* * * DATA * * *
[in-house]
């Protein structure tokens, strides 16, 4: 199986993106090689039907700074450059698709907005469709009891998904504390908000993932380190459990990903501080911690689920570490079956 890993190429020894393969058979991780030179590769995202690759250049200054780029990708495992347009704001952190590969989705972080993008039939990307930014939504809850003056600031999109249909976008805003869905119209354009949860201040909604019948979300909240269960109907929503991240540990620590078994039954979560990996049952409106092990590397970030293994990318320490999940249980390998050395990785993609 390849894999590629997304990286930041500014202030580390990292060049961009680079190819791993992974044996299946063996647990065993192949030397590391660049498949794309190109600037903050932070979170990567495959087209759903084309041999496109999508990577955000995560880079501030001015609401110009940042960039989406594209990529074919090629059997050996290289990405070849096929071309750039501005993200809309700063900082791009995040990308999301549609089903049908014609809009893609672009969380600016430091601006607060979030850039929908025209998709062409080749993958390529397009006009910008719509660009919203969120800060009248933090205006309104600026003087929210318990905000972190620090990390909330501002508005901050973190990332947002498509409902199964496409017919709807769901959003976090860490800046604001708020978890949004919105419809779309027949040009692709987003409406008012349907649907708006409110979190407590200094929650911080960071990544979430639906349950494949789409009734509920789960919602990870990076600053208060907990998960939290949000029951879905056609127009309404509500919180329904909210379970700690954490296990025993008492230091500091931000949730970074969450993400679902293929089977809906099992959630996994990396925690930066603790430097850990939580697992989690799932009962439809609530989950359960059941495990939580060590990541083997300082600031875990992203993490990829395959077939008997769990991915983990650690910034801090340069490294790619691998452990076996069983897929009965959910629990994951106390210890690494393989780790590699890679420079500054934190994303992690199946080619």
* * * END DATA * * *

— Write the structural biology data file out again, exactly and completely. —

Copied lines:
[in-house]
């Protein structure tokens, strides 16, 4: 199986993106090689039907700074450059698709907005469709009891998904504390908000993932380190459990990903501080911690689920570490079956 890993190429020894393969058979991780030179590769995202690759250049200054780029990708495992347009704001952190590969989705972080993008039939990307930014939504809850003056600031999109249909976008805003869905119209354009949860201040909604019948979300909240269960109907929503991240540990620590078994039954979560990996049952409106092990590397970030293994990318320490999940249980390998050395990785993609 390849894999590629997304990286930041500014202030580390990292060049961009680079190819791993992974044996299946063996647990065993192949030397590391660049498949794309190109600037903050932070979170990567495959087209759903084309041999496109999508990577955000995560880079501030001015609401110009940042960039989406594209990529074919090629059997050996290289990405070849096929071309750039501005993200809309700063900082791009995040990308999301549609089903049908014609809009893609672009969380600016430091601006607060979030850039929908025209998709062409080749993958390529397009006009910008719509660009919203969120800060009248933090205006309104600026003087929210318990905000972190620090990390909330501002508005901050973190990332947002498509409902199964496409017919709807769901959003976090860490800046604001708020978890949004919105419809779309027949040009692709987003409406008012349907649907708006409110979190407590200094929650911080960071990544979430639906349950494949789409009734509920789960919602990870990076600053208060907990998960939290949000029951879905056609127009309404509500919180329904909210379970700690954490296990025993008492230091500091931000949730970074969450993400679902293929089977809906099992959630996994990396925690930066603790430097850990939580697992989690799932009962439809609530989950359960059941495990939580060590990541083997300082600031875990992203993490990829395959077939008997769990991915983990650690910034801090340069490294790619691998452990076996069983897929009965959910629990994951106390210890690494393989780790590699890679420079500054934190994303992690199946080619």